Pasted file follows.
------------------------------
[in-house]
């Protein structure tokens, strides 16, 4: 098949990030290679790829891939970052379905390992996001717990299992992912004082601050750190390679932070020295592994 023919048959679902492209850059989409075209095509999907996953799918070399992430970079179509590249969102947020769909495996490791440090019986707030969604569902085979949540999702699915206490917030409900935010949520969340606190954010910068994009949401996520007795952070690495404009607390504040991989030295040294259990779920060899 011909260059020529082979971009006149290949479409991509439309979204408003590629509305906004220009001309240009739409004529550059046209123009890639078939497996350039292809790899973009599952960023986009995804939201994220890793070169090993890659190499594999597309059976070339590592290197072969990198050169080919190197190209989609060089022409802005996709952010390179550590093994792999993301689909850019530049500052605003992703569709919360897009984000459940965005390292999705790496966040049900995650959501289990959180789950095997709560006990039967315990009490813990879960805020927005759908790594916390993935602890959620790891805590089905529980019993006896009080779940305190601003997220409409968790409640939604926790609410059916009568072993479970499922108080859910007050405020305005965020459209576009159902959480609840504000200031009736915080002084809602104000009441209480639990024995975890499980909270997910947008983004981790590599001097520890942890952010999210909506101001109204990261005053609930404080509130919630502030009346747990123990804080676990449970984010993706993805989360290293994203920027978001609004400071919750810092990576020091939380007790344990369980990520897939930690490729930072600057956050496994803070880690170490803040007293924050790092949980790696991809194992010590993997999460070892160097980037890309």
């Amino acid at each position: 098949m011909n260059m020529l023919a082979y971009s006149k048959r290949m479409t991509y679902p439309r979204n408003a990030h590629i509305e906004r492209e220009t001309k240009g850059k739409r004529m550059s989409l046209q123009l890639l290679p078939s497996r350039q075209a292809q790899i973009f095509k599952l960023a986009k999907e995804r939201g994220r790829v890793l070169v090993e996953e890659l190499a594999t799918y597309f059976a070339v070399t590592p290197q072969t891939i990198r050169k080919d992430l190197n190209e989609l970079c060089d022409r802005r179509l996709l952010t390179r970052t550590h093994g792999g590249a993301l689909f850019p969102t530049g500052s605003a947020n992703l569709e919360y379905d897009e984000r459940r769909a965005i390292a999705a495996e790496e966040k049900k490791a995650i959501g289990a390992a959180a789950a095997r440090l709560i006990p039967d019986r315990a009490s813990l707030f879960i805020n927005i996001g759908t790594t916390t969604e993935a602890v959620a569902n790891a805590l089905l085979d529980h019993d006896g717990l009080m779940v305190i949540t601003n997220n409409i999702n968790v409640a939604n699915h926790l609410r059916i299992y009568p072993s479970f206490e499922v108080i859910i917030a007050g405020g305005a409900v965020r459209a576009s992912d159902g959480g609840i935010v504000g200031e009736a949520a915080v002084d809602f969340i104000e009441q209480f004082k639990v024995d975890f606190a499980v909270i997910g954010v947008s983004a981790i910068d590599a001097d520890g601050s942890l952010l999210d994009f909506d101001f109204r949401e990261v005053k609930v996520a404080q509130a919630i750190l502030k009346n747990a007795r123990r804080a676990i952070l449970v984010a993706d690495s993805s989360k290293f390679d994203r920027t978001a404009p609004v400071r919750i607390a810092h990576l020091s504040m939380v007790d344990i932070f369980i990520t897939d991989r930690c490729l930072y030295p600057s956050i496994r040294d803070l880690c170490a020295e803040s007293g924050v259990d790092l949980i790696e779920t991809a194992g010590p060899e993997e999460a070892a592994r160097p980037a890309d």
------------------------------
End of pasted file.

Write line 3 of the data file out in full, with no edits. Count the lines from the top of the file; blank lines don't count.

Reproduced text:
């Amino acid at each position: 098949m011909n260059m020529l023919a082979y971009s006149k048959r290949m479409t991509y679902p439309r979204n408003a990030h590629i509305e906004r492209e220009t001309k240009g850059k739409r004529m550059s989409l046209q123009l890639l290679p078939s497996r350039q075209a292809q790899i973009f095509k599952l960023a986009k999907e995804r939201g994220r790829v890793l070169v090993e996953e890659l190499a594999t799918y597309f059976a070339v070399t590592p290197q072969t891939i990198r050169k080919d992430l190197n190209e989609l970079c060089d022409r802005r179509l996709l952010t390179r970052t550590h093994g792999g590249a993301l689909f850019p969102t530049g500052s605003a947020n992703l569709e919360y379905d897009e984000r459940r769909a965005i390292a999705a495996e790496e966040k049900k490791a995650i959501g289990a390992a959180a789950a095997r440090l709560i006990p039967d019986r315990a009490s813990l707030f879960i805020n927005i996001g759908t790594t916390t969604e993935a602890v959620a569902n790891a805590l089905l085979d529980h019993d006896g717990l009080m779940v305190i949540t601003n997220n409409i999702n968790v409640a939604n699915h926790l609410r059916i299992y009568p072993s479970f206490e499922v108080i859910i917030a007050g405020g305005a409900v965020r459209a576009s992912d159902g959480g609840i935010v504000g200031e009736a949520a915080v002084d809602f969340i104000e009441q209480f004082k639990v024995d975890f606190a499980v909270i997910g954010v947008s983004a981790i910068d590599a001097d520890g601050s942890l952010l999210d994009f909506d101001f109204r949401e990261v005053k609930v996520a404080q509130a919630i750190l502030k009346n747990a007795r123990r804080a676990i952070l449970v984010a993706d690495s993805s989360k290293f390679d994203r920027t978001a404009p609004v400071r919750i607390a810092h990576l020091s504040m939380v007790d344990i932070f369980i990520t897939d991989r930690c490729l930072y030295p600057s956050i496994r040294d803070l880690c170490a020295e803040s007293g924050v259990d790092l949980i790696e779920t991809a194992g010590p060899e993997e999460a070892a592994r160097p980037a890309d």